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The dirt on John Roberts
A right-winger on every issue

August 5, 2005 | Page 9

NICOLE COLSON examines the record of George W. Bush's Supreme Court nominee.

WITH THE nomination of federal appeals court Judge John Roberts to replace Sandra Day O'Connor on the U.S. Supreme Court, the Bush administration has rewarded its conservative base--while declaring open war on the rights of women, racial minorities, workers and victims of the U.S. "war on terror."

The first media looks at Roberts' record have focused on his far-right views on the issue of abortion. As deputy solicitor general during George Bush Sr.'s presidency, Roberts wrote the "gag" rule policy that barred federally funded clinics and physicians from mentioning the word "abortion" to their patients. Roberts also appeared before the Supreme Court, arguing that Roe v. Wade was "wrongly decided and should be overturned," saying that there is no "fundamental right to an abortion."

He also filed a friend-of-the-court brief on behalf of the fanatical anti-choice group Operation Rescue, claiming that anti-abortionists should be allowed to block access to clinics--essentially sanctioning the terrorizing of female patients seeking care from abortion providers.

It's no wonder, then, that opponents of abortion rights are cheering Roberts' nomination. Operation Rescue, for example, lauds Roberts for having "shown strong conservative credentials with indications that he will not uphold Roe v. Wade."

But while the right has found a kindred spirit in Roberts on the issue of abortion, his other actions and opinions are equally attractive to hard-core conservatives.

Roberts has ties to the ultra-conservative Federalist Society--an organization committed to "states' rights" and rolling back federal legislation that has advanced civil rights, environmental protections, and health and safety standards.

Not surprisingly, Roberts has supported restricting Title IX, the equal education law for women and girls, and is a fierce opponent of affirmative action. Working at the Justice Department in 1981, Roberts heavily criticized a report by the U.S. Commission on Civil Rights that argued in favor of affirmative action as a way to combat discrimination. Roberts wrote that the "obvious reason" affirmative action programs had failed was that they "required the recruiting of inadequately prepared candidates."

As a member of the White House counsel's office under Ronald Reagan, Roberts offered a strategy to support proposed legislation--cosponsored by racist Sen. Strom Thurmond (R-S.C.)--to restrict court-ordered busing to desegregate schools. He justified his position by claiming that busing promoted "white flight." As recently as 2001, Roberts filed a friend-of-the-court brief supporting a challenge to federal affirmative action programs.

More recently, as a legal advisor to Florida Gov. Jeb Bush in 2000, Roberts had a hand in crafting the Republican legal strategy that ultimately upheld the disenfranchisement of thousands of Black voters in the presidential election--and put George W. Bush in the White House.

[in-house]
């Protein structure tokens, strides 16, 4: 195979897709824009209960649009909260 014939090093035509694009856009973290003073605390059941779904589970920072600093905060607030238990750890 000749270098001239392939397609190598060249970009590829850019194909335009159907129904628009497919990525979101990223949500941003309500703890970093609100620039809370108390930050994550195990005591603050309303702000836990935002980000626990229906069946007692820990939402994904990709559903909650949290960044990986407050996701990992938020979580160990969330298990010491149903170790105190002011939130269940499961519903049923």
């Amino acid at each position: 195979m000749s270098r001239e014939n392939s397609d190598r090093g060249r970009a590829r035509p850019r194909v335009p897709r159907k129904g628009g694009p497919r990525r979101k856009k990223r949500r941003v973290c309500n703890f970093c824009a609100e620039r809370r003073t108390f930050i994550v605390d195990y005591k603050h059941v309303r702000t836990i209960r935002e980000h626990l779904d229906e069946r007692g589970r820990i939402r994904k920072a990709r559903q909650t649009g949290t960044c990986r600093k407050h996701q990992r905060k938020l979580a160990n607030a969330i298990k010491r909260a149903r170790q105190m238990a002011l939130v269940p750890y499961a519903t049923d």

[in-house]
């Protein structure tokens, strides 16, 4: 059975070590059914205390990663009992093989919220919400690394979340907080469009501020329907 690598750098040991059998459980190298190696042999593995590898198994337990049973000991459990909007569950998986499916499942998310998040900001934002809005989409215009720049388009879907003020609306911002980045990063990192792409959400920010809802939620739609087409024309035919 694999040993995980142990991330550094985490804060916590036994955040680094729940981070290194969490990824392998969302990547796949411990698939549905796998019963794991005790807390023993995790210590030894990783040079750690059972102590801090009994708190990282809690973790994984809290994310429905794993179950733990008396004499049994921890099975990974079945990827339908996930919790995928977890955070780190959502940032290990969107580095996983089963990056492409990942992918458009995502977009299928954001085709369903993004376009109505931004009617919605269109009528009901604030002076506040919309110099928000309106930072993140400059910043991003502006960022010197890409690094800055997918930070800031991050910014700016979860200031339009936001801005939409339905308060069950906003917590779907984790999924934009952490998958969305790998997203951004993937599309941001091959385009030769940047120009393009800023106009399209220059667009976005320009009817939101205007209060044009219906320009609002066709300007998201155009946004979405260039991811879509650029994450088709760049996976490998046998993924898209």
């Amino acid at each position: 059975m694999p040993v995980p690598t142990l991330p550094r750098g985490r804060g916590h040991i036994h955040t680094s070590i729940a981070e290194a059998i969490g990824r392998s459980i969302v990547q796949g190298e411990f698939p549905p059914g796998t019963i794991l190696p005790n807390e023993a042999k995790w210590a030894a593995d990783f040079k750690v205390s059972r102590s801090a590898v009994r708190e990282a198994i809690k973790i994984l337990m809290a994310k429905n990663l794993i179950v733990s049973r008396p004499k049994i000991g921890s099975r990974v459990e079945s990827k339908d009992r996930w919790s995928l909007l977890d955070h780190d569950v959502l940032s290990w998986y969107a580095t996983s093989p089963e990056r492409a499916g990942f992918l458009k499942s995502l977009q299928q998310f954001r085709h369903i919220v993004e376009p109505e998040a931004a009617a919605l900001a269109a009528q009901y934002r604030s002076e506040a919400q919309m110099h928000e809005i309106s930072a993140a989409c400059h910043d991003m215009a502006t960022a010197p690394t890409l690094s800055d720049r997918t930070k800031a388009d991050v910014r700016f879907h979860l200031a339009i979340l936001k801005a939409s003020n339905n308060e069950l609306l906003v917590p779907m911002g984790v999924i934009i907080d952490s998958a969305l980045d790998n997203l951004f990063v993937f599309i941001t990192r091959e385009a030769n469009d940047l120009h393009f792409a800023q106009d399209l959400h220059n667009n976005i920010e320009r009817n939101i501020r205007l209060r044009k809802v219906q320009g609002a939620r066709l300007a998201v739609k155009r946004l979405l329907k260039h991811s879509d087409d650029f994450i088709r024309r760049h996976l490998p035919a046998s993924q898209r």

Other low-lights of Roberts' career are equally chilling.

As an attorney, Roberts was a hired gun for big business, helping to weaken protections for workers disabled on the job. In a case decided in 2001, Roberts served as lead attorney for the car giant Toyota, arguing that a female employee who was fired--after asking Toyota for accommodations to continue doing her job when she was diagnosed with carpal tunnel syndrome--was not eligible for protection under the Americans with Disabilities Act.

Last October, as a member of the U.S. Court of Appeals for the D.C. Circuit, Roberts wrote the unanimous opinion upholding the handcuffing, arrest and booking of a 12-year-old girl for eating a single french fry--as a result of a "zero tolerance" crackdown by transit police.

And just days before his nomination to the Supreme Court was announced, Roberts joined in a unanimous decision that so-called "enemy combatants" at the U.S. prison camp in Guantánamo Bay, Cuba, can be tried by "military commissions" set up by the Bush administration--in effect denying them the right to due process and a fair trial. Georgetown University professor Neal Katyal told the Washington Post that the decision is "contrary to 200 years of constitutional law," and will allow Bush to "set up an entire architecture of justice as he sees fit."

Liberal Democrats promised a vigorous fight if Bush tried to nominate a Supreme Court justice who would vote to overturn Roe v. Wade. But in keeping with the party's continuing slide to the right on abortion, few leading Democrats have said anything critical of Roberts. As liberal Sen. Dick Durbin (D-Ill.) told NBC's Meet the Press, "I said to [Roberts] the other day, 'If you will be honest and forthcoming, you're going to find a warm reception from our side of the aisle, even if we disagree with you on any given issue.'"

We can't rely on the Democrats to protect abortion rights--or anything else we value. We need to build a movement in the streets that challenges the right wing's attack on our rights and civil liberties--and tells the politicians of all stripes that we won't go back.

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